WASHINGTON – Rep. Bill Foster (D-Ill.) earlier this month introduced legislation that would allow college students convicted of marijuana possession to remain eligible for financial aid while they complete drug rehabilitation.
Under current rules, students are stripped of financial aid when drug charges are levied. Foster’s Second Chance for Students Act would allow these students six months to complete treatment, while retaining their financial assistance.
“One mistake should not ruin a student’s future,” Foster said in a statement last month. “These kinds of convictions can adversely affect a student’s education since they could lose financial aid immediately upon conviction and must enter a program that takes up to six months to complete.”
Foster argued that financial assistance is usually the difference between a student completing their studies or leaving school. The legislation, which has garnered two Democratic co-sponsors, would amend the Higher Education Act of 1965. The protection would not extend to students charged with intent to distribute drugs.
Kevin Sabet, president of Smart Approaches to Marijuana, who served as President Obama’s senior advisor on drug policy from 2009-11, said in an interview Monday that the spirit of the legislation makes sense. However, he would like to see some assurance that individuals who are dealing drugs are not offered Foster’s protection. The stipulation currently included in financial aid requirements is meant to prevent taxpayers from bankrolling individuals who are spending their college careers selling drugs rather than going to class, he said.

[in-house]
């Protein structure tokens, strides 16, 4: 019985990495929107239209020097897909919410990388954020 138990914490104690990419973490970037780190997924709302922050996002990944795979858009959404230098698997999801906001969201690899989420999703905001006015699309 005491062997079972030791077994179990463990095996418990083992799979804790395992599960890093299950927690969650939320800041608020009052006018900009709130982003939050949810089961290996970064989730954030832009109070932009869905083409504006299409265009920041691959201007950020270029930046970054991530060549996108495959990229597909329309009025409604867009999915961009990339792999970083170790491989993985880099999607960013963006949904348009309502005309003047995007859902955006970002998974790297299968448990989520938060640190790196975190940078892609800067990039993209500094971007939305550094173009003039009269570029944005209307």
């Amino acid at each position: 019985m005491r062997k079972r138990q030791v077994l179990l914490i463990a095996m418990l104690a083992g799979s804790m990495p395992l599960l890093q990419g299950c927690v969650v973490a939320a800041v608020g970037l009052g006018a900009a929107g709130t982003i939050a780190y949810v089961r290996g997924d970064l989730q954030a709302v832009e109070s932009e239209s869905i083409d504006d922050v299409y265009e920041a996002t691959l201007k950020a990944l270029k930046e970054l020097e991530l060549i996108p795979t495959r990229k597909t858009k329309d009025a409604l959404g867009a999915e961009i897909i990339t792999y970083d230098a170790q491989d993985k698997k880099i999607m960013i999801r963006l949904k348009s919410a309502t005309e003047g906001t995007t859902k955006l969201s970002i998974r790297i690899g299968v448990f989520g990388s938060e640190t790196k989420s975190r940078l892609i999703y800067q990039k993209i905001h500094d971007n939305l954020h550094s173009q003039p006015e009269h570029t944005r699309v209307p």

He argued that drug treatment is a better alternative than “yanking financial aid away” for individuals who are simply addicted and made a mistake.
“In general, we want to give students another chance, and we don’t think that a marijuana possession, a charge, should bar them from getting financial aid,” he said.
Sabet said the organization is also curious to know how many students nationwide have lost their financial assistance as a result of a marijuana charge, suggesting that maybe it’s not a widespread issue. According to the nonprofit College Board, about two-thirds of full-time students paid for college tuition in 2014-15 with the help of financial assistance, either through grants or scholarships.
The Drug Policy Alliance, citing data from the Department of Education, reported that in 2013-14 about 1,100 financial aid applicants had their full-year eligibility stripped away due to a drug conviction or failure to report one. A prior drug charge can also be grounds for the federal government to deny a student financial aid.
Attorney General Jeff Sessions has vowed to crack down on marijuana use, claiming that it is helping drive America’s unprecedented rise in opioid overdoses. In May, Sessions asked that Congress eliminate protections for medical marijuana users and proprietors in legal states so that the Justice Department can pursue criminal charges in combating illegal drug activity.
Sabet accused the marijuana industry of targeting college campuses and selling addiction for profit. He argued that the U.S. should implement policies that don’t normalize marijuana use any more than it already has, while equating the marijuana industry to the tobacco industry of 50 or 60 years ago.
“You have major brands, and the entire marijuana industry pushing marijuana use on college campuses, and I worry about the marijuana industry becoming another tobacco industry,” Sabet said, noting that college-age minds are still developing and should be shielded from the harmful effects of marijuana. “We all know how that movie ended. It did not end well.”